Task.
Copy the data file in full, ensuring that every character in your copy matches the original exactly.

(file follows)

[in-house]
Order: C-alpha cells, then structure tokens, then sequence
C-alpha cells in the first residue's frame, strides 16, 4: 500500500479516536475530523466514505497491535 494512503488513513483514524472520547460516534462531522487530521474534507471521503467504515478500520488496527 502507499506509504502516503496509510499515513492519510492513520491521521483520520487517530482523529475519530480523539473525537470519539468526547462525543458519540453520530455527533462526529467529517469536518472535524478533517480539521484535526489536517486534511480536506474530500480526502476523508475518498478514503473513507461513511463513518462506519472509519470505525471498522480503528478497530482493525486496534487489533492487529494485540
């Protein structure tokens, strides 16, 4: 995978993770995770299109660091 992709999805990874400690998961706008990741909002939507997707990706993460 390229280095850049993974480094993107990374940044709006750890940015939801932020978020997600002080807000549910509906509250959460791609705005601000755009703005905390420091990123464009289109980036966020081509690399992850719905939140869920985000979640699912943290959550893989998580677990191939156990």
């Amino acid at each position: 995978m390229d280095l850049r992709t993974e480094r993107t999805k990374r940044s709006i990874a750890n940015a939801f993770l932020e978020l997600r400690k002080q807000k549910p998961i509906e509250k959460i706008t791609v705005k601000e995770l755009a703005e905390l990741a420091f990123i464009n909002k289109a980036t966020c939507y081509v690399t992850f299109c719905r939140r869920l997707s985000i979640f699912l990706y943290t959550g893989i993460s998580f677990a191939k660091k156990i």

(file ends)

[in-house]
Order: C-alpha cells, then structure tokens, then sequence
C-alpha cells in the first residue's frame, strides 16, 4: 500500500479516536475530523466514505497491535 494512503488513513483514524472520547460516534462531522487530521474534507471521503467504515478500520488496527 502507499506509504502516503496509510499515513492519510492513520491521521483520520487517530482523529475519530480523539473525537470519539468526547462525543458519540453520530455527533462526529467529517469536518472535524478533517480539521484535526489536517486534511480536506474530500480526502476523508475518498478514503473513507461513511463513518462506519472509519470505525471498522480503528478497530482493525486496534487489533492487529494485540
């Protein structure tokens, strides 16, 4: 995978993770995770299109660091 992709999805990874400690998961706008990741909002939507997707990706993460 390229280095850049993974480094993107990374940044709006750890940015939801932020978020997600002080807000549910509906509250959460791609705005601000755009703005905390420091990123464009289109980036966020081509690399992850719905939140869920985000979640699912943290959550893989998580677990191939156990």
């Amino acid at each position: 995978m390229d280095l850049r992709t993974e480094r993107t999805k990374r940044s709006i990874a750890n940015a939801f993770l932020e978020l997600r400690k002080q807000k549910p998961i509906e509250k959460i706008t791609v705005k601000e995770l755009a703005e905390l990741a420091f990123i464009n909002k289109a980036t966020c939507y081509v690399t992850f299109c719905r939140r869920l997707s985000i979640f699912l990706y943290t959550g893989i993460s998580f677990a191939k660091k156990i």